Discussions on good cigars, fine spirits and your favorite recipes and foods!
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- Location: Safety Harbor
CHARCUTERIE & SALUMI
NOT the kind of meat hobby pictures that fascinate Casual and his fellow crane drivers.
A while ago I started getting interested in curing meats. I did some belly bacon and back bacon, which are basic gateway meats that anyone can cure in their fridge using Morton's Tender Quick and a ziploc bag. Those experiences led me to sockey salmon gravlax, Gravlax Recipe which is stupid simple and SO good, and a nice brisket that I turned half into corned beef and half into pastrami.
Next, I upped the ante by scoring a $20 wine fridge on Craigslist and a temperature/humidity sensor - turns out, the "red wine" setting is nearly perfect for curing meats - 57 degrees and 65-70% humidity. Ordered some InstaCure #1 and #2, bought a couple of books on Kindle - "Chartucerie" and "Salumi", both by Michael Ruhlman, and started surfing the Interwebz for recipes.
My first real charcuterie was duck prosciutto - again, stupid simple. Duck Prosciutto Recipe For my first few times, I used the half-pound Maple Leaf brand duck breasts from my local butcher. I also started picking up various old-style sausages and meats from First Quality Sausage in Safety Harbor First Quality Sausage website - that's their smoked bacon hanging next to my duck prosciutto in the next picture - and Polish/German/Ukranian delis in St. Pete, Sarasota, and North Port.
More recently, I cured two Magret duck breasts from D'artagnan D'Artagnan website, a Publix Greenwise pork tenderloin, and a Prime eye of round - these will become duck prosciutto, filetto (mini-lonza) Filetto Recipe and bresaola Bresaola recipe
Here they are in the curing bags - I'm using the 3%-by-weight equilibrium curing method
I also cured a hog jowl which is now hanging to become guanciale. Guanciale Recipe
And here is a shot of all of that hanging in my curing chamber this weekend. The duck is almost done, the filetto was cased and hung about 10 days ago as was the guanciale, and the bresaola was cased and hung on Saturday. (sorry for the poor focus in this photo)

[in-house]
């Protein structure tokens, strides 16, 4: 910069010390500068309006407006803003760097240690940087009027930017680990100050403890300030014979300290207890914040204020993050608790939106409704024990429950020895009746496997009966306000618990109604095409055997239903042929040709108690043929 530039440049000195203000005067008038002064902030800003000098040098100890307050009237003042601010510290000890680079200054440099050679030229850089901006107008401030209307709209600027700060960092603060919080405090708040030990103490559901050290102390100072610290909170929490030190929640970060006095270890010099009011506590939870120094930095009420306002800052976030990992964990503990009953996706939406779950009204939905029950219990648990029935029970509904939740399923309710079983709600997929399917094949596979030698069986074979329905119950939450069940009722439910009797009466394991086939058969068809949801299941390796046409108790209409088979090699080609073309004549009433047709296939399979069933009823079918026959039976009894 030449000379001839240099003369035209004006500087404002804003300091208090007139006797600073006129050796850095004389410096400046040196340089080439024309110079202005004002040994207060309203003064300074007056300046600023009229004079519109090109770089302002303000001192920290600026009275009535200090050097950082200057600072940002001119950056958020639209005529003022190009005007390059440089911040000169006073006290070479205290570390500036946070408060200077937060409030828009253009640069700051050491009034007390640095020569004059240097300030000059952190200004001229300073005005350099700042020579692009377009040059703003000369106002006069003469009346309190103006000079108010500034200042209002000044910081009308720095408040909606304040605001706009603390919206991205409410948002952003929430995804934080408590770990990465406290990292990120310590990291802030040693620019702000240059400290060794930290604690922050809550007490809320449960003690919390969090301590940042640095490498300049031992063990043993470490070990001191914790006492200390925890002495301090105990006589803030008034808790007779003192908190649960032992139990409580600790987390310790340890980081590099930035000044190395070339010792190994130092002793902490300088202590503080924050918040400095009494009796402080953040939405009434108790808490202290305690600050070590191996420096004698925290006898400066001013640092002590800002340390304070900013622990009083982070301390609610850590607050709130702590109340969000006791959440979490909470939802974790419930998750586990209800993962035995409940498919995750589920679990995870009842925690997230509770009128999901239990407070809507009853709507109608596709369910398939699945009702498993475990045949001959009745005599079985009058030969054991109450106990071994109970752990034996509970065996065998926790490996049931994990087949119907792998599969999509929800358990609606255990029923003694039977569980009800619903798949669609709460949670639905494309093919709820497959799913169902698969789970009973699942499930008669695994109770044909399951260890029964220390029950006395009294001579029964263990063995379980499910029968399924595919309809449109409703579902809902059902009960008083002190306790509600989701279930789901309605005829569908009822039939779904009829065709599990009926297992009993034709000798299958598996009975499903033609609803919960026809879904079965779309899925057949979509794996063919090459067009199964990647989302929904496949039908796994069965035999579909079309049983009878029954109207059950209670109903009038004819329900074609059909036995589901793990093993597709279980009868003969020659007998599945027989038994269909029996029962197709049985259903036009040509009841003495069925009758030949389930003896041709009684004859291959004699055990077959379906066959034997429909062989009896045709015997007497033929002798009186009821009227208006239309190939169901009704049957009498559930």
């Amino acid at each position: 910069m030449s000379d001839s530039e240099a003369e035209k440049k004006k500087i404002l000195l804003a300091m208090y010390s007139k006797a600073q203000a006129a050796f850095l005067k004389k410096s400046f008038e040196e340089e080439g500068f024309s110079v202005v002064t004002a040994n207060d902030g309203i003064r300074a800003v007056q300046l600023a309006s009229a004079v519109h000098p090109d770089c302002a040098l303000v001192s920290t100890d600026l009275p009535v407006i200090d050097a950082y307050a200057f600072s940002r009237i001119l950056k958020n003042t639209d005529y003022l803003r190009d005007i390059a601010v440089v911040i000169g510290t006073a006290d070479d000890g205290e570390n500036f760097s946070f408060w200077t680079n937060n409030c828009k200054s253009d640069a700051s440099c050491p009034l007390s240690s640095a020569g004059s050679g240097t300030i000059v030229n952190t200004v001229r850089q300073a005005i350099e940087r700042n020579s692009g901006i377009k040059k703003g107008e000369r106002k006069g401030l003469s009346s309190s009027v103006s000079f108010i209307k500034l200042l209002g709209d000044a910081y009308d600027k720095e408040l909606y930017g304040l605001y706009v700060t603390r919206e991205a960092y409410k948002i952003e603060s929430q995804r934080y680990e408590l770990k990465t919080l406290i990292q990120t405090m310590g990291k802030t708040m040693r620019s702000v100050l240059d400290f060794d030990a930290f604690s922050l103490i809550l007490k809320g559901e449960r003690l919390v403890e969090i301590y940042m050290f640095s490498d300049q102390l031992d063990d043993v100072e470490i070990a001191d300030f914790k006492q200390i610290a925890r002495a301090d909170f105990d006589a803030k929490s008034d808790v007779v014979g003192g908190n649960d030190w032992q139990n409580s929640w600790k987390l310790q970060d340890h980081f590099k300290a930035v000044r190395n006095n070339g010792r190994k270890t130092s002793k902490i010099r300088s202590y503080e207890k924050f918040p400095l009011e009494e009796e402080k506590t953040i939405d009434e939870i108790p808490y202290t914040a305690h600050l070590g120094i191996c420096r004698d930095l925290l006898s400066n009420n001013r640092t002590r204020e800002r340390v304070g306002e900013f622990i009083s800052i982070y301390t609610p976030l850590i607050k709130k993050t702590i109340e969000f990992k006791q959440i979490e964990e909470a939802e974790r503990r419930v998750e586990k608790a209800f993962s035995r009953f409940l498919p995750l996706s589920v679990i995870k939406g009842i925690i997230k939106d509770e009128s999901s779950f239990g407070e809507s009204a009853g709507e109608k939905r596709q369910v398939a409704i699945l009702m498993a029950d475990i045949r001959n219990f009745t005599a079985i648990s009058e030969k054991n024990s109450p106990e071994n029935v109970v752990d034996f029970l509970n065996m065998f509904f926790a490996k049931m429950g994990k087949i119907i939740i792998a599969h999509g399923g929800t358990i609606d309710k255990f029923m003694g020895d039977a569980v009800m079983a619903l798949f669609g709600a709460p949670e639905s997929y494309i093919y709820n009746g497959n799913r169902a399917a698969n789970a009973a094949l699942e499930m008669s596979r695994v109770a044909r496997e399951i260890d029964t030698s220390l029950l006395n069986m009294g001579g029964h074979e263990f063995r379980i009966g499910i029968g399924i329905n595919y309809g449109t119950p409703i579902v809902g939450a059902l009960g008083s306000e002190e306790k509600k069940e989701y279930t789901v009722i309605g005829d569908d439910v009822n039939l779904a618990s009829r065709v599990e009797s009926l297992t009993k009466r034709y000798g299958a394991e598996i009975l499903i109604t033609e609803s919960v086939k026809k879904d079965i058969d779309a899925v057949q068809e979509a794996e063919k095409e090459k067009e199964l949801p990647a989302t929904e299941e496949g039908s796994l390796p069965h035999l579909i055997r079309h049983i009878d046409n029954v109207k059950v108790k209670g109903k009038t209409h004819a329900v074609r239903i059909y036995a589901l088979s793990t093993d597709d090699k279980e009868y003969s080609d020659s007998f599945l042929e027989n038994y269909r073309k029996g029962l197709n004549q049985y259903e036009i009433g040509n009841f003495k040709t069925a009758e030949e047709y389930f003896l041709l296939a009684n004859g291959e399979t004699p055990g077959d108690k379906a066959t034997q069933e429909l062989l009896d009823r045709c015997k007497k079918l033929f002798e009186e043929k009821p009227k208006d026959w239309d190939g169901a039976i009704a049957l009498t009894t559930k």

Notice the good white mold growth that is going so well on my filetto. I had a couple of the Polish sausages that I had bought and hung in my curing chamber which developed nice white mold growths within a week of hanging. When I pulled them out to eat, I took a small piece of cheesecloth dipped in a small jar of distilled water and wiped the mold off the Polish sausages. I put the jar containing the moldy water and cheesecloth in my curing chamber to keep it cool. Then, a couple weeks later when I cased the filetto in a natural casing, I let it air dry, then dampened it with the mold water. Viola! A week later and I had an amazingly healthy mold bloom on my filetto!! The good white mold will prevent the bad green mold and the deadly black mold from becoming established on the casing. I've done the same with the bresaola, so now just waiting for the bloom.
And finally, here is a shot of my current stash of meat sticks, knockwurst, salami, kielbasa, etc. that I have picked up at various delis for munching on whenever the mood and the IPA strike me!
So - are any of you into moldy meats as well?
and some rin up hill and down dale, knapping the chucky stanes to pieces wi' hammers, like sae mony road-makers run daft - they say it is to see how the warld was made!
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Well trust me, Beating the meat is so much better than waiting for it to cure.... err.. Mold...Mike wrote:wow, that's a delicious hobby you have there...I have never really thought about getting into something like that...
"What would happen if I hired two private investigators to follow each other?"